Lily Jamali | KQED
A bipartisan group of state lawmakers has asked for California Attorney General Rob Bonta to probe the spending and administration of the PG&E Fire Victim Trust.
The request comes after a KQED investigation into overhead costs of the Trust, which was established as part of a December 2019 bankruptcy settlement between the utility and nearly 70,000 victims of fires caused by PG&E equipment.
The investigation found the Trust spent nearly 90% of outgoing funds on overhead last year, while the vast majority of fire victims waited for help.
“We urge you to use the full authority of your office to review the fund’s recent expenditures and the fund’s administrators,” said the letter, which was signed by 11 state senators and assemblymembers who represent areas impacted by PG&E fires between 2015 and 2018.
“We hear every week from residents who've been waiting two years for settlement payments that they are due. Their lives are on hold until they receive these dollars,” said state Sen. Mike McGuire, D-Healdsburg, whose district includes parts of Sonoma County.
“It's unacceptable. It's egregious and it has to change, and it's why we're calling on the trustee to expedite payments to fire survivors in Northern California,” he added.
State Assemblymember James Gallagher, a Republican who represents the fire-ravaged town of Paradise, first announced last week on KQED Forum that he and colleagues were preparing a letter calling for more transparency. KQED's investigation "raises a lot of questions and concerns that need answers," Gallagher said. Others who signed on include state Sen. Bill Dodd, D-Napa, Assemblymember Cecilia Aguiar-Curry, D-Winters, and state Sen. Jim Nielsen, R-Tehama, all of whom have constituents harmed by fires caused by PG&E’s equipment and are waiting for compensation.
KQED found the Fire Victim Trust racked up $51 million in overhead last year, while $7 million was distributed to fire victims during that period. The investigation was based on an analysis of federal bankruptcy court filings, court transcripts and correspondence between the Fire Victim Trust and fire victims. The largest share of overhead expenses, $16.3 million, went to claims processor fees and expenses, and $12.7 million went to start-up costs. Another $6.8 million went to a line item described as “insurance, data, and other expenses” — nearly as much as went to the fire victims themselves.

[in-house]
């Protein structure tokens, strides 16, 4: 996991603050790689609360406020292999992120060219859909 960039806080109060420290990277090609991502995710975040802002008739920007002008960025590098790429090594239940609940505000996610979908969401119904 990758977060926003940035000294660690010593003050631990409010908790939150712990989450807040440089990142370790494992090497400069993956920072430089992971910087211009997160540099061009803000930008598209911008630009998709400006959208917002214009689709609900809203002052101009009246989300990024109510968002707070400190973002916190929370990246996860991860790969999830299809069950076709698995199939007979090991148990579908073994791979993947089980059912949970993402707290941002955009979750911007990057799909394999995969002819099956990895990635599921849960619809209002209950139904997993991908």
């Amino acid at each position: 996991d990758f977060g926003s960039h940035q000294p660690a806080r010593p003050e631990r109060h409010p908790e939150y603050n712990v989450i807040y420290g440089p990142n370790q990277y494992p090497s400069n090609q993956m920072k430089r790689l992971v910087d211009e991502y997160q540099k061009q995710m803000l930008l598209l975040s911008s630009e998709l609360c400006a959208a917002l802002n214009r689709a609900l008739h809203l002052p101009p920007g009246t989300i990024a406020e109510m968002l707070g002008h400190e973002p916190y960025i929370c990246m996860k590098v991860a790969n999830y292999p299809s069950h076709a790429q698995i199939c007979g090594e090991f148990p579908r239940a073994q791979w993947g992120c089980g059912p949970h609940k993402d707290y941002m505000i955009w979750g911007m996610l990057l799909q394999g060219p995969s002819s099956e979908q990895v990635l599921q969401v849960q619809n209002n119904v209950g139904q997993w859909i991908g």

“This is outrageous,” the lawmakers wrote to Bonta, “especially in light of the fact that thousands of fire victims are struggling to rebuild their lives.”
In response to an inquiry from KQED, Bonta’s office said the attorney general would not comment — even to confirm or deny — a potential investigation.
Members of Congress have also expressed outrage at the pace of payments to fire victims. In separate emails, Rep. Mike Thompson, a D-St. Helena, and Rep. Doug LaMalfa, R-Richvale, both called for faster payouts.
The pace of payments has picked up in recent weeks. According to the most recent data available, the Trust had distributed $255.4 million as of May 19. Still, just 565 of nearly 70,000 people have had their claims processed and paid, the data shows. While the Trust collects its fees in full, those families are getting 30% of what they are owed. That’s partly a result of the terms of PG&E’s settlement agreement with fire victims. The company is funding the Trust, half with cash and half with PG&E stock. Today, the Fire Victim Trust holds almost a quarter of PG&E shares.
One court filing showed the Fire Victim Trust’s Trustee, retired California Appeals Court Justice John Trotter, charged the Fire Victim Trust $1,500 an hour. In a video released last week, he said he is now on a salary of $150,000 a month. All overhead costs come from funds set aside for fire victims.
The Trust did not offer comment for this story, and has declined all of KQED’s interview requests over the last month.
In his video message, Trotter acknowledged the frustration of fire victims even as he predicted more delays.
"We're still walking uphill on this,” Trotter said. “We're not near the top yet. We're making progress. We're getting there. When we get to the top and down the other side, it will go much more quickly."
Fire victims say that’s not enough.
Earlier this month, retired police chief Kirk Trostle wrote to U.S. Bankruptcy Judge Dennis Montali asking for more transparency from the Trust.
"Families are still living in cars, travel trailers and FEMA trailers," wrote Trostle, who lost his home in Paradise in 2018, in a letter that cited KQED's reporting.
Last weekend, about 100 Camp Fire survivors staged a rally in Paradise to register their frustration, saying survivors have the right to know exactly where all of the Trust’s administrative dollars are going.
“I thought that I was healing,” said Teri Lindsay, whose daughter, Erika, wiped back tears as she watched. “Until that report came out — it changed my life and took me back to the day. I did not realize how well they’re being paid and we’re living in squalor still.”
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